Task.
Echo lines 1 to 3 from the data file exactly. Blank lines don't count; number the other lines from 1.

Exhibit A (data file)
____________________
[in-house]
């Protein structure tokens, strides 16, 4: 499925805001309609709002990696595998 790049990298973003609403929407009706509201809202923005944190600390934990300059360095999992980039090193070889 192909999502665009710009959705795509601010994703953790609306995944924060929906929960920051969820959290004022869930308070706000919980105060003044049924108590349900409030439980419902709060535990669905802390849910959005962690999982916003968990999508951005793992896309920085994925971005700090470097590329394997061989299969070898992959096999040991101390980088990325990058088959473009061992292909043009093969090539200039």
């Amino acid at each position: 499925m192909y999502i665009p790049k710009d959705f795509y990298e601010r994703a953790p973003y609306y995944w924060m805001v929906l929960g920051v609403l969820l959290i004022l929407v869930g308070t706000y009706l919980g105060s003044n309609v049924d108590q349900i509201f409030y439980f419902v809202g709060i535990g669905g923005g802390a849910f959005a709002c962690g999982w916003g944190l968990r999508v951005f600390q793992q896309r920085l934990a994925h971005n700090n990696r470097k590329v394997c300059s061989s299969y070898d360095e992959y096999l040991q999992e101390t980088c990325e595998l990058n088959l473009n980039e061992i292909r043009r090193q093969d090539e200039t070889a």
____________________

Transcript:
[in-house]
């Protein structure tokens, strides 16, 4: 499925805001309609709002990696595998 790049990298973003609403929407009706509201809202923005944190600390934990300059360095999992980039090193070889 192909999502665009710009959705795509601010994703953790609306995944924060929906929960920051969820959290004022869930308070706000919980105060003044049924108590349900409030439980419902709060535990669905802390849910959005962690999982916003968990999508951005793992896309920085994925971005700090470097590329394997061989299969070898992959096999040991101390980088990325990058088959473009061992292909043009093969090539200039």
């Amino acid at each position: 499925m192909y999502i665009p790049k710009d959705f795509y990298e601010r994703a953790p973003y609306y995944w924060m805001v929906l929960g920051v609403l969820l959290i004022l929407v869930g308070t706000y009706l919980g105060s003044n309609v049924d108590q349900i509201f409030y439980f419902v809202g709060i535990g669905g923005g802390a849910f959005a709002c962690g999982w916003g944190l968990r999508v951005f600390q793992q896309r920085l934990a994925h971005n700090n990696r470097k590329v394997c300059s061989s299969y070898d360095e992959y096999l040991q999992e101390t980088c990325e595998l990058n088959l473009n980039e061992i292909r043009r090193q093969d090539e200039t070889a």